14. Design and optimization of tidal turbine airfoil

    Grasso, F. [ECN Wind Energy, Petten (Netherlands)

    2011-07-15

    In order to increase the ratio of energy capture to the loading and thereby to reduce cost of energy, the use of specially tailored airfoils is needed. This work is focused on the design of an airfoil for marine application. Firstly, the requirements for this class of airfoils are illustrated and discussed with reference to the requirements for wind turbine airfoils. Then, the design approach is presented. This is a numerical optimization scheme in which a gradient based algorithm is used, coupled with RFOIL solver and a composite Bezier geometrical parameterization. A particularly sensitive point is the choice and implementation of constraints; in order to formalize in the most complete and effective way the design requirements, the effects of activating specific constraints are discussed. Particularly importance is given to the cavitation phenomenon. Finally, a numerical example regarding the design of a high efficiency, tidal turbine airfoil is illustrated and the results are compared with existing turbine airfoils.

  15. Assimilating data into open ocean tidal models

    Kivman, Gennady A.

    The problem of deriving tidal fields from observations by reason of incompleteness and imperfectness of every data set practically available has an infinitely large number of allowable solutions fitting the data within measurement errors and hence can be treated as ill-posed. Therefore, interpolating the data always relies on some a priori assumptions concerning the tides, which provide a rule of sampling or, in other words, a regularization of the ill-posed problem. Data assimilation procedures used in large scale tide modeling are viewed in a common mathematical framework as such regularizations. It is shown that they all (basis functions expansion, parameter estimation, nudging, objective analysis, general inversion, and extended general inversion), including those (objective analysis and general inversion) originally formulated in stochastic terms, may be considered as utilizations of one of the three general methods suggested by the theory of ill-posed problems. The problem of grid refinement critical for inverse methods and nudging is discussed.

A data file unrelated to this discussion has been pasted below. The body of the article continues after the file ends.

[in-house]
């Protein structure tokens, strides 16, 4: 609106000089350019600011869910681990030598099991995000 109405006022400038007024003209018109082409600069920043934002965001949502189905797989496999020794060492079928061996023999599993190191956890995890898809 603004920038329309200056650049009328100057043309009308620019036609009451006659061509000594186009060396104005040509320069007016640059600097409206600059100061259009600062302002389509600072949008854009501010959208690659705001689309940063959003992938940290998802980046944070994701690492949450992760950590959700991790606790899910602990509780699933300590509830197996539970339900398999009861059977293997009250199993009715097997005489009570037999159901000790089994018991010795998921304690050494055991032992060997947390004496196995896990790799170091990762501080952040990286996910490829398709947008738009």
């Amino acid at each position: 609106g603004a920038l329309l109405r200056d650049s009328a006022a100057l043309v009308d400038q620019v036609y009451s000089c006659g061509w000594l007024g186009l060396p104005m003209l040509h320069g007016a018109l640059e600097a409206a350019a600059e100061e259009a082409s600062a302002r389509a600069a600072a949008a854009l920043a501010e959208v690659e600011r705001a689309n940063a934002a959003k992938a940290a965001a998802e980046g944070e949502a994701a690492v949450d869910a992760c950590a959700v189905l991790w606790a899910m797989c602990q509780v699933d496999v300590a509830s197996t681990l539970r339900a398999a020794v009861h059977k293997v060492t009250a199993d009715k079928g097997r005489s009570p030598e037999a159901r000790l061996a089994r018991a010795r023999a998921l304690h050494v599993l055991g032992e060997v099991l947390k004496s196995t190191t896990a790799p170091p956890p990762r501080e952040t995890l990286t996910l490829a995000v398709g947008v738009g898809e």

16. Saltwater intrusion monitoring in Florida

    Prinos, Scott T.

    2016-01-01